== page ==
Tampa Bay Buccaneers 5–4Lost First Round playoffs (at Cowboys) 17–30
Detroit Lions 4–5Lost First Round Playoffs (at Redskins) 7–31
1987 Minnesota Vikings 8–7Won Wild Card playoffs (at Saints) 44–10
Won Divisional playoffs (at 49ers) 36–24
Lost NFC Championship (at Redskins) 10–17
1988 Minnesota Vikings 11–5Won Wild Card playoffs (Rams) 28–17
Lost Divisional playoffs (at 49ers) 9–34
1991 Chicago Bears 11–5Lost Wild Card playoffs (Cowboys) 13–17
1993 Minnesota Vikings 9–7Lost Wild Card playoffs (at Giants) 10–17
Green Bay Packers 9–7Won Wild Card playoffs (at Lions) 28–24
Lost Divisional playoffs (at Cowboys) 17–27
1994 Green Bay Packers 9–7Won Wild Card playoffs (Lions) 16–12
Lost Divisional playoffs (at Cowboys) 9–35
Detroit Lions 9–7Lost Wild Card playoffs (at Packers) 12–16
Chicago Bears 9–7Won Wild Card playoffs (at Vikings) 35–18
Lost Divisional playoffs (at 49ers) 15–44
1995 Detroit Lions 10–6Lost Wild Card playoffs (at Eagles) 37–58
1996 Minnesota Vikings 9–7Lost Wild Card playoffs (at Cowboys) 15–40
1997 Tampa Bay Buccaneers 10–6Won Wild Card playoffs (Lions) 20–10
Lost Divisional playoffs (at Packers) 7–21
Detroit Lions 9–7Lost Wild Card playoffs (at Buccaneers) 10–20
Minnesota Vikings 9–7Won Wild Card playoffs (at Giants) 23–22
Lost Divisional playoffs (at 49ers) 22–38
1998 Green Bay Packers 11–5Lost Wild Card playoffs (at 49ers) 27–30
1999 Minnesota Vikings 10–6Won Wild Card playoffs (Cowboys) 27–10
Lost Divisional playoffs (at Rams) 37–49
Detroit Lions 8–8Lost Wild Card playoffs (at Redskins) 13–27
2000 Tampa Bay Buccaneers 10–6Lost Wild Card playoffs (at Eagles) 3–21
2001 Green Bay Packers 12–4Won Wild Card playoffs (49ers) 25–15
Lost Divisional playoffs (at Rams) 17–45
Tampa Bay Buccaneers 9–7Lost Wild Card playoffs (at Eagles) 9–31
NFC North
2004 Minnesota Vikings 8–8Won Wild Card playoffs (at Packers) 31–17
Lost Divisional playoffs (at Eagles) 14–27
2009 Green Bay Packers 11–5Lost Wild Card playoffs (at Cardinals) 45–51 (OT)
2010 Green Bay Packers 10–6Won Wild Card playoffs (at Eagles) 21–16
Won Divisional playoffs (at Falcons) 48–21
Won NFC Championship (at Bears) 21–14
Won Super Bowl XLV (vs. Steelers) 31–25
2011 Detroit Lions 10–6Lost Wild Card playoffs (at Saints) 28–45
2012 Minnesota Vikings 10–6Lost Wild Card playoffs (at Packers) 10–24
2014 Detroit Lions 11–5Lost Wild Card playoffs (at Cowboys) 20–24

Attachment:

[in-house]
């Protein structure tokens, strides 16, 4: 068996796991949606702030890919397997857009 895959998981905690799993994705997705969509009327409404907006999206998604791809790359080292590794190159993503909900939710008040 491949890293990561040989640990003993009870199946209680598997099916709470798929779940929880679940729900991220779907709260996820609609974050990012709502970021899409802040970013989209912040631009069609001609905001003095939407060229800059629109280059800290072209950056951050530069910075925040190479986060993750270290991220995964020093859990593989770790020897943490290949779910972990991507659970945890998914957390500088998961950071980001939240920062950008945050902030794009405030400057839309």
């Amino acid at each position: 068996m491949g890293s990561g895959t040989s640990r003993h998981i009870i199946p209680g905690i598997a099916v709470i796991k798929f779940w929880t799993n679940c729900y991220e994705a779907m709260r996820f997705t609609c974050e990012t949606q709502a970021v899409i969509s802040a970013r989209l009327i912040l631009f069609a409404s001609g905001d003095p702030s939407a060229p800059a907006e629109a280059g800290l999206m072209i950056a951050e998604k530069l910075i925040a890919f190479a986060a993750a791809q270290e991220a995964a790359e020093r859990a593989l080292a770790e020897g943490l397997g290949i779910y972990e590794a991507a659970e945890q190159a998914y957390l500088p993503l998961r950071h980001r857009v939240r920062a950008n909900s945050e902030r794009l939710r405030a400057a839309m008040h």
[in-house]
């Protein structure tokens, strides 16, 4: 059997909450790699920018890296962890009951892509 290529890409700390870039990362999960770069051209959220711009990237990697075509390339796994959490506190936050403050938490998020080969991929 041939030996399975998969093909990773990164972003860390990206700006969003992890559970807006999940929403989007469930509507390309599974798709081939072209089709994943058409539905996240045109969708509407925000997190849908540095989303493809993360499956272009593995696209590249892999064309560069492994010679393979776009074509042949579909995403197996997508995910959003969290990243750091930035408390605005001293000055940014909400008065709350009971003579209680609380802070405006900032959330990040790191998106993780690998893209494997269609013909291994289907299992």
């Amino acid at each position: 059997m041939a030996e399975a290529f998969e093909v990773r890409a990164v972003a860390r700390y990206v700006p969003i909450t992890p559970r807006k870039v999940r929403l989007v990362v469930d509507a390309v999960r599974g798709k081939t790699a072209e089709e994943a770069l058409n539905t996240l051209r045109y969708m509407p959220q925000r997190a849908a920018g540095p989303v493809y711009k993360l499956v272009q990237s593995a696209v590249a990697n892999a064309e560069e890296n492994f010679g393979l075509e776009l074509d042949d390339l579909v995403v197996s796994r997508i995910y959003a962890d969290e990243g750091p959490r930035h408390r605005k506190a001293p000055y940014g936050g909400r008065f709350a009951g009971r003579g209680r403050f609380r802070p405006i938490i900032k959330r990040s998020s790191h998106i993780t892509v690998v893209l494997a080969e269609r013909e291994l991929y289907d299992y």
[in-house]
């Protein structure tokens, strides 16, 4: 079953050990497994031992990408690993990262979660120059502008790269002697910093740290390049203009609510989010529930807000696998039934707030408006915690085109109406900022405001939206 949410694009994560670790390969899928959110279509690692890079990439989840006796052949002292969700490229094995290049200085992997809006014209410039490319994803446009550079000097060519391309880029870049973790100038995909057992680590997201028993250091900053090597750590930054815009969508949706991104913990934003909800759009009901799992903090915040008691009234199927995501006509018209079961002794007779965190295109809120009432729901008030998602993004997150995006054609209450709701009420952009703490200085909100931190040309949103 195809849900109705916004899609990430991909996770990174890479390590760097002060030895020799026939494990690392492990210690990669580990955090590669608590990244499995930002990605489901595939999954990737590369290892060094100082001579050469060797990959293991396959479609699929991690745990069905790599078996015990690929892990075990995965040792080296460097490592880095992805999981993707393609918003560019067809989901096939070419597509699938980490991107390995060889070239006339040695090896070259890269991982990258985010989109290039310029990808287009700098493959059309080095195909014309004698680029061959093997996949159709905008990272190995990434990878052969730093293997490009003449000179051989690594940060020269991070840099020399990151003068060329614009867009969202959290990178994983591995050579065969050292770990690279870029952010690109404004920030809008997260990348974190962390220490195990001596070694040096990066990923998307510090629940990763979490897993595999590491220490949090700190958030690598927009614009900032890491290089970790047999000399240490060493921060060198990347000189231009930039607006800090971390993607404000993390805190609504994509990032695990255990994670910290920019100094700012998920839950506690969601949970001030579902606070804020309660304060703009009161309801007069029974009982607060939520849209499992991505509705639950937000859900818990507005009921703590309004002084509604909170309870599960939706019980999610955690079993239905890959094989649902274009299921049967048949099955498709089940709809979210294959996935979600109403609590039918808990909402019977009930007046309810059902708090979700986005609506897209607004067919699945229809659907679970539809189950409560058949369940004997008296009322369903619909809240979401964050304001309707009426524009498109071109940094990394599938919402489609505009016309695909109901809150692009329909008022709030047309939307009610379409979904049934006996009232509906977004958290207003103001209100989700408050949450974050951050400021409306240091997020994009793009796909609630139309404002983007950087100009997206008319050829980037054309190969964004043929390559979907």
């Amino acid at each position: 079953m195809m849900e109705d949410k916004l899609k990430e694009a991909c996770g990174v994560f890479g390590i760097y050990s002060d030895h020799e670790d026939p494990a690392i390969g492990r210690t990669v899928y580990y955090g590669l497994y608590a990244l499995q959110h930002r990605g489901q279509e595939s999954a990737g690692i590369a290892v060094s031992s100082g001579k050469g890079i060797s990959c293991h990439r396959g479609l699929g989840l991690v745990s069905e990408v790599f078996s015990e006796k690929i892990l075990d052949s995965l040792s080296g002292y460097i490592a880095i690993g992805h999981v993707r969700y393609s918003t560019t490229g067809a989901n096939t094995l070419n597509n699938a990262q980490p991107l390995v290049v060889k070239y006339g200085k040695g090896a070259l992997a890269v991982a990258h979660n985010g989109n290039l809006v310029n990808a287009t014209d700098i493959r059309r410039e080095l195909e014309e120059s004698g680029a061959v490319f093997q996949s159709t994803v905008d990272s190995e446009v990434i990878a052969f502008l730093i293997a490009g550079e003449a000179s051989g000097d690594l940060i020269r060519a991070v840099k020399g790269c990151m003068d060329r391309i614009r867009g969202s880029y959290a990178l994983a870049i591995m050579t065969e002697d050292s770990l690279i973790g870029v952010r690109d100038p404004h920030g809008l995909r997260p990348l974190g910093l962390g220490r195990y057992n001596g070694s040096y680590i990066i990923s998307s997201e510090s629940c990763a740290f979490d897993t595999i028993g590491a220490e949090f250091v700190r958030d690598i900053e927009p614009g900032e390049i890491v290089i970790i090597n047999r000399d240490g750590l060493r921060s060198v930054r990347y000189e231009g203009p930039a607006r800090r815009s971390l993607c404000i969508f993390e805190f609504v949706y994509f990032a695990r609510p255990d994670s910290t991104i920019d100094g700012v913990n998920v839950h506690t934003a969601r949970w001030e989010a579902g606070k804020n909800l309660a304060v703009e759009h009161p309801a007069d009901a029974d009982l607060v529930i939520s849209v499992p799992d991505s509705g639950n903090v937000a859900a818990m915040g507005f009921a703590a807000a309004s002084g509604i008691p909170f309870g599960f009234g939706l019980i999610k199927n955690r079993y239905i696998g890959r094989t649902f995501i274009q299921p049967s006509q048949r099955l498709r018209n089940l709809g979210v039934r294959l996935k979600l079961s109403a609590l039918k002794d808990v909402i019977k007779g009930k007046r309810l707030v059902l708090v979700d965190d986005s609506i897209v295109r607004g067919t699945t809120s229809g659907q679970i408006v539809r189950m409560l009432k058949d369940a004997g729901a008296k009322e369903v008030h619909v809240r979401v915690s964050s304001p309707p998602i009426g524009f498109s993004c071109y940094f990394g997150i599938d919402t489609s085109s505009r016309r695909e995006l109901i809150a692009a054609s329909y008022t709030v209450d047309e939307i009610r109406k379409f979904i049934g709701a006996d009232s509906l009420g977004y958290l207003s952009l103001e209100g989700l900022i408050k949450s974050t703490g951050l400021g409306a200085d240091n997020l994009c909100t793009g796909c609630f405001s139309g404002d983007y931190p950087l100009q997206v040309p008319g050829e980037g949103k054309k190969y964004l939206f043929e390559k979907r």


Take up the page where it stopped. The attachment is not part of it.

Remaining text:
2015 Green Bay Packers 10–6Won Wild Card playoffs (at Redskins) 35–18
Lost Divisional playoffs (at Cardinals) 26–20 (OT)
2016 Detroit Lions 9–7Lost Wild Card playoffs (at Seahawks) 6–26
2019 Minnesota Vikings 10–6Won Wild Card playoffs (at Saints) 26–20 (OT)
Lost Divisional playoffs (at 49ers) 10–27
2020 Chicago Bears 8–8Lost Wild Card playoffs (at Saints) 9–21
2023 Green Bay Packers 9–8Won Wild Card playoffs (at Cowboys) 48–32
Lost Divisional playoffs (at 49ers) 21–24

+ A players' strike in 1982 reduced the regular season to nine games, so the league used a special 16-team playoff tournament just for this year.

Total playoff berths

Total playoff berths as members of the NFC Central/North

(1967–2023 seasons)

TeamDivision
Championships
Playoff
Berths
NFL League
Titles
Super Bowl
Appearances
Super Bowl
Wins
Minnesota Vikings 2131140
Green Bay Packers 17261354
Chicago Bears 1116921
Detroit Lions 413400
Tampa Bay Buccaneers 37000

To sort table above, click button to right of heading.

(1)Does not include Green Bay's 1966 season Super Bowl I win

(2)Does not include Tampa Bay's 1976 season (AFC West) and 2002+ seasons (NFC South)

Total playoff berths in team history

(1920–2023 seasons)

TeamDivision
Championships
Playoff
Berths
NFL League
Titles
(pre-merger)
Conference
Wins
Super Bowl
Wins
Total (1)
Championships
Chicago Bears 19288419
Green Bay Packers 2136119413
Minnesota Vikings 22321400
Detroit Lions 4194404

To sort table above, click button to right of heading.